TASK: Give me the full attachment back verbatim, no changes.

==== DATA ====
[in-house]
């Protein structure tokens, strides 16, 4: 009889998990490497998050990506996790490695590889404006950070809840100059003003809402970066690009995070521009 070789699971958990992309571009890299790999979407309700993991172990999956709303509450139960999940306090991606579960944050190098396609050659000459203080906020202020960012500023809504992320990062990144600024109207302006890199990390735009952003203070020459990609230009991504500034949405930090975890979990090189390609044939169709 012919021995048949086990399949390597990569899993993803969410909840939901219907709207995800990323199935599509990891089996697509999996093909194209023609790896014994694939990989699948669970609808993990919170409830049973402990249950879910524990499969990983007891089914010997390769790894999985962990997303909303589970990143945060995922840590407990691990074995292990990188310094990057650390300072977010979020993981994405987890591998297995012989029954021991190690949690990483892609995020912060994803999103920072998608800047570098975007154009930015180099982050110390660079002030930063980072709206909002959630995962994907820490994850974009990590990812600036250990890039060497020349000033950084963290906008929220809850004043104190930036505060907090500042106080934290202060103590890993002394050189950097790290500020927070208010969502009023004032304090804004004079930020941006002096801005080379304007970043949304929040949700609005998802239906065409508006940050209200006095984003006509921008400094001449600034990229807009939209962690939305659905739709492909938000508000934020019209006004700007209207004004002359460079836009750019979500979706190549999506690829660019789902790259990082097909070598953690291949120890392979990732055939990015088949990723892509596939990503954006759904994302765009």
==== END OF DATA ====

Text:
[in-house]
């Protein structure tokens, strides 16, 4: 009889998990490497998050990506996790490695590889404006950070809840100059003003809402970066690009995070521009 070789699971958990992309571009890299790999979407309700993991172990999956709303509450139960999940306090991606579960944050190098396609050659000459203080906020202020960012500023809504992320990062990144600024109207302006890199990390735009952003203070020459990609230009991504500034949405930090975890979990090189390609044939169709 012919021995048949086990399949390597990569899993993803969410909840939901219907709207995800990323199935599509990891089996697509999996093909194209023609790896014994694939990989699948669970609808993990919170409830049973402990249950879910524990499969990983007891089914010997390769790894999985962990997303909303589970990143945060995922840590407990691990074995292990990188310094990057650390300072977010979020993981994405987890591998297995012989029954021991190690949690990483892609995020912060994803999103920072998608800047570098975007154009930015180099982050110390660079002030930063980072709206909002959630995962994907820490994850974009990590990812600036250990890039060497020349000033950084963290906008929220809850004043104190930036505060907090500042106080934290202060103590890993002394050189950097790290500020927070208010969502009023004032304090804004004079930020941006002096801005080379304007970043949304929040949700609005998802239906065409508006940050209200006095984003006509921008400094001449600034990229807009939209962690939305659905739709492909938000508000934020019209006004700007209207004004002359460079836009750019979500979706190549999506690829660019789902790259990082097909070598953690291949120890392979990732055939990015088949990723892509596939990503954006759904994302765009």